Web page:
Friday, 24 February 2017
Some thoughts on Stoke and Copeland
And so the much anticipated by-elections of Copeland and Stoke threw up results that were interesting but not altogether surprising.
In Copeland, the result was what I feared it would be. True, there were positives for the Liberal Democrats - we increased our vote and moved into a creditable third place (up from 4th in 2015). I'm not sure it can be called a positive result for us, as a Tory win - the first time a party of government has gained from the official opposition since 1982 - has resulted in Conservative triumphalism and has inevitably been taken by the government as an indicator of approval in its policy direction. After Witney and Richmond Park, the momentum was very definitely with the Lib Dems - but there can be no escaping that the real winners last night were the government. Coming third of course represents some kind of progress, but I argued in December that our main objective should be to avoid a Tory win and that was, unfortunately, something we were unable to prevent.
The Conservative victory is as much a setback for everything we stand for as it is for Jeremy Corbyn's Labour Party. It's a defeat for progressive politics. This is so self-evident that I shouldn't have to explain the point further.
Labour is clearly a party with some real problems, most of them of its own making. Copeland is an unusual seat in that while it has been Labour-held for 81 years, for much of that time it was a two-way Lab-Con marginal. But in usual circumstances a Labour Party in opposition would hold somewhere like this, and hold it comfortably. On the other hand, the Conservatives have proven themselves able to squeeze UKIP and effectively appeal to UKIP supporters. Labour have an identity problem; the Tories are happy to adopt a new Euro-hostile, UKIP-lite identity.
I asked in December whether we should stand a candidate in Copeland at all. In the final analysis, our vote made the difference. In the absence of any constructive dialogue with Labour it is doubtful that any "progressive alliance" would have been possible, but I think serious questions now have to be asked about how collaboration around by-elections can take place. I suspect that More United isn't the answer, but we can ill-afford too many more Copelands.
The media were naturally far more interested in Stoke, not least because of their UKIP obsession. Would Paul Nuttall deliver on his promise to unseat Labour in their heartlands? Well, no - and no-one should realistically have expected him to. Nuttall is clearly a liability and, unlike Farage, struggles to be taken seriously.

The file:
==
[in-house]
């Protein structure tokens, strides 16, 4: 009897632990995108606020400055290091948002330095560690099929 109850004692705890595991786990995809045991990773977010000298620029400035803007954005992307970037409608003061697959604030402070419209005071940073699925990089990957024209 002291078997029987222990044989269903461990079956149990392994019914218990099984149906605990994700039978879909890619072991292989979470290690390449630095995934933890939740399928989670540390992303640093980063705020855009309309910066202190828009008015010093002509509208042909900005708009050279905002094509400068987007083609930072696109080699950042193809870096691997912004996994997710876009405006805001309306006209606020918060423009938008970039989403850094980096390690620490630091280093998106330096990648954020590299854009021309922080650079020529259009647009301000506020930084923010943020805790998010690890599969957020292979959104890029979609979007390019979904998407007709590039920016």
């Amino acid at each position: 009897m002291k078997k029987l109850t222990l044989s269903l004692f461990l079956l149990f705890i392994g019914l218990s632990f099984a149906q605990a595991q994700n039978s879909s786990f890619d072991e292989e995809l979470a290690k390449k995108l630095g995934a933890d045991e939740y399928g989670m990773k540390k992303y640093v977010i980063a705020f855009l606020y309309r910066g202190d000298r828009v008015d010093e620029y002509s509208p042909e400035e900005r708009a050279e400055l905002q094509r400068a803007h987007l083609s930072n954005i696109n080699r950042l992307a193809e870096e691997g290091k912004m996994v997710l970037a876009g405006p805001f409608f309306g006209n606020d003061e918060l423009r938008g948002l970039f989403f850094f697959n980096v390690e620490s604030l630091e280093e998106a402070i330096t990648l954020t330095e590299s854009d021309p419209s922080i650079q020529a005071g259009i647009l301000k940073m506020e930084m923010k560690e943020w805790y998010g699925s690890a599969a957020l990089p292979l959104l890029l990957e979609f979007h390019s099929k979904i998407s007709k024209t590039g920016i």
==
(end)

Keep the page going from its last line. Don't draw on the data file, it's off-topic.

In the event Labour held on easily, with UKIP (in spite of all the hype) very nearly falling into third place. Dr Ali, for the Lib Dems, did well to significantly increase our share of the vote and finish in a decent fourth. For me, the Stoke result was the least interesting and unlike Copeland there is not an obvious winner - yes, Labour have a new MP in Gareth Snell but it is clear the party has little direction and that victory was owed, in part at least, to UKIP's counterproductive strategy. There is, however, an obvious loser - and that was Paul Nuttall.
The UKIP leader might only be twelve weeks into his new job, but he staked a lot on this campaign and it failed spectacularly. He went into the campaign in the shadow of Nigel Farage and came out of it with any credibility he once had in shreds. In a constituency in which 70% of voters opted to leave, this really was UKIP's great chance of a historic breakthrough, whatever Nuttall said subsequently about Stoke being way down the list of UKIP target seats. Nuttall successfully managed to transform himself from a relative unknown to a figure of fun and ridicule - quite a triumph in the space of a few weeks. His "honeymoon" period is well and truly over. Indeed, when he insisted that UKIP "aren't going anywhere, and I'm not going anywhere" he was inadvertently making a significant admission. His party aren't going anywhere. Like Labour they are directionless, reduced to unsubtle appeals to working class voters and taking populist potshots at "the establishment".
In all the excitement, for all parties (the Tories aside) there will be some disappointment. For the Lib Dems, there will be some encouragement that the toxicity that saw us reduced to eight MPs in 2015 is evaporating. In both contests our vote share was up on the General Election, which looks good on paper and is certainly evidence that we are moving in the right direction. However, given the huge effort in Stoke, can a distant fourth place be called a good result? There is clearly still progress to be made to get back to 2010 levels. And, while we moved into third place in Copeland at the expense of UKIP (even if it was the second lowest percentage of the vote we have received in that constituency since 1979) a Tory win was the last thing we needed - I suspect I'm not the only party member to see that as a disastrous outcome and a significant setback to the pro-EU, pro-inclusive, tolerant approach being advocated by Tim Farron.